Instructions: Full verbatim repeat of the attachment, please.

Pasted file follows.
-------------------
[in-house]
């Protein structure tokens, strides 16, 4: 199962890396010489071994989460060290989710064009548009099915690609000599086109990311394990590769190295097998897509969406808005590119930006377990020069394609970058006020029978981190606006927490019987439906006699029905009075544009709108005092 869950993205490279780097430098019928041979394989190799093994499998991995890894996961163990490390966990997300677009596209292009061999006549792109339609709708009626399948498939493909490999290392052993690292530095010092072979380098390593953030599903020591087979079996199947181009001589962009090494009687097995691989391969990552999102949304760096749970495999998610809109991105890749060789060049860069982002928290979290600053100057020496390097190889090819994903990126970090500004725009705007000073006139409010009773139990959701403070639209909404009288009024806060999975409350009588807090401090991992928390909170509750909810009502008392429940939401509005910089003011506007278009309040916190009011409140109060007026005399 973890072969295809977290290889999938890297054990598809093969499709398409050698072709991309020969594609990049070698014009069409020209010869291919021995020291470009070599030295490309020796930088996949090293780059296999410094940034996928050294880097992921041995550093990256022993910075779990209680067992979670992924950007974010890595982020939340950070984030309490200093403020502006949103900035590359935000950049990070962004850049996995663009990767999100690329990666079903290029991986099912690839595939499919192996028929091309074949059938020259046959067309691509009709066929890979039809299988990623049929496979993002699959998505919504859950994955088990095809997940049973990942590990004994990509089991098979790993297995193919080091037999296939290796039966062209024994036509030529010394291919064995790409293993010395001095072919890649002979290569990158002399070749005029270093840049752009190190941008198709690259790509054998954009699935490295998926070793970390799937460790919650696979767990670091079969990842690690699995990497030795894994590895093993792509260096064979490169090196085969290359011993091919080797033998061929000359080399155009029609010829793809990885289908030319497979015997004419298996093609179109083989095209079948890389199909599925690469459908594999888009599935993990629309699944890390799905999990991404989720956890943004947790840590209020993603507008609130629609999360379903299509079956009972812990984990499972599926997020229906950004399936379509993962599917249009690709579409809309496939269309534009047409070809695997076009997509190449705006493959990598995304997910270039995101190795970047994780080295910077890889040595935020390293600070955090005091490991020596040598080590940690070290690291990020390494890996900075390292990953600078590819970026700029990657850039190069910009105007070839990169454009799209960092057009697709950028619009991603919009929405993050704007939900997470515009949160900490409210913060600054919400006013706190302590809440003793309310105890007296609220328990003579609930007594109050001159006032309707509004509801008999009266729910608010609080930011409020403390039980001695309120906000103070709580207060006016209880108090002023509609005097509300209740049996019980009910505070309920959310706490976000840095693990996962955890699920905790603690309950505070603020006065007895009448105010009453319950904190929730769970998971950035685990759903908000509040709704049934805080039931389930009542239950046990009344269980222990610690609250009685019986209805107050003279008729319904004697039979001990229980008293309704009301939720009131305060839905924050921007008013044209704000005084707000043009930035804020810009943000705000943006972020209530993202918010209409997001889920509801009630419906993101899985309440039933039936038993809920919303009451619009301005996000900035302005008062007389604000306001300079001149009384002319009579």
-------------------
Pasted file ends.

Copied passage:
[in-house]
């Protein structure tokens, strides 16, 4: 199962890396010489071994989460060290989710064009548009099915690609000599086109990311394990590769190295097998897509969406808005590119930006377990020069394609970058006020029978981190606006927490019987439906006699029905009075544009709108005092 869950993205490279780097430098019928041979394989190799093994499998991995890894996961163990490390966990997300677009596209292009061999006549792109339609709708009626399948498939493909490999290392052993690292530095010092072979380098390593953030599903020591087979079996199947181009001589962009090494009687097995691989391969990552999102949304760096749970495999998610809109991105890749060789060049860069982002928290979290600053100057020496390097190889090819994903990126970090500004725009705007000073006139409010009773139990959701403070639209909404009288009024806060999975409350009588807090401090991992928390909170509750909810009502008392429940939401509005910089003011506007278009309040916190009011409140109060007026005399 973890072969295809977290290889999938890297054990598809093969499709398409050698072709991309020969594609990049070698014009069409020209010869291919021995020291470009070599030295490309020796930088996949090293780059296999410094940034996928050294880097992921041995550093990256022993910075779990209680067992979670992924950007974010890595982020939340950070984030309490200093403020502006949103900035590359935000950049990070962004850049996995663009990767999100690329990666079903290029991986099912690839595939499919192996028929091309074949059938020259046959067309691509009709066929890979039809299988990623049929496979993002699959998505919504859950994955088990095809997940049973990942590990004994990509089991098979790993297995193919080091037999296939290796039966062209024994036509030529010394291919064995790409293993010395001095072919890649002979290569990158002399070749005029270093840049752009190190941008198709690259790509054998954009699935490295998926070793970390799937460790919650696979767990670091079969990842690690699995990497030795894994590895093993792509260096064979490169090196085969290359011993091919080797033998061929000359080399155009029609010829793809990885289908030319497979015997004419298996093609179109083989095209079948890389199909599925690469459908594999888009599935993990629309699944890390799905999990991404989720956890943004947790840590209020993603507008609130629609999360379903299509079956009972812990984990499972599926997020229906950004399936379509993962599917249009690709579409809309496939269309534009047409070809695997076009997509190449705006493959990598995304997910270039995101190795970047994780080295910077890889040595935020390293600070955090005091490991020596040598080590940690070290690291990020390494890996900075390292990953600078590819970026700029990657850039190069910009105007070839990169454009799209960092057009697709950028619009991603919009929405993050704007939900997470515009949160900490409210913060600054919400006013706190302590809440003793309310105890007296609220328990003579609930007594109050001159006032309707509004509801008999009266729910608010609080930011409020403390039980001695309120906000103070709580207060006016209880108090002023509609005097509300209740049996019980009910505070309920959310706490976000840095693990996962955890699920905790603690309950505070603020006065007895009448105010009453319950904190929730769970998971950035685990759903908000509040709704049934805080039931389930009542239950046990009344269980222990610690609250009685019986209805107050003279008729319904004697039979001990229980008293309704009301939720009131305060839905924050921007008013044209704000005084707000043009930035804020810009943000705000943006972020209530993202918010209409997001889920509801009630419906993101899985309440039933039936038993809920919303009451619009301005996000900035302005008062007389604000306001300079001149009384002319009579």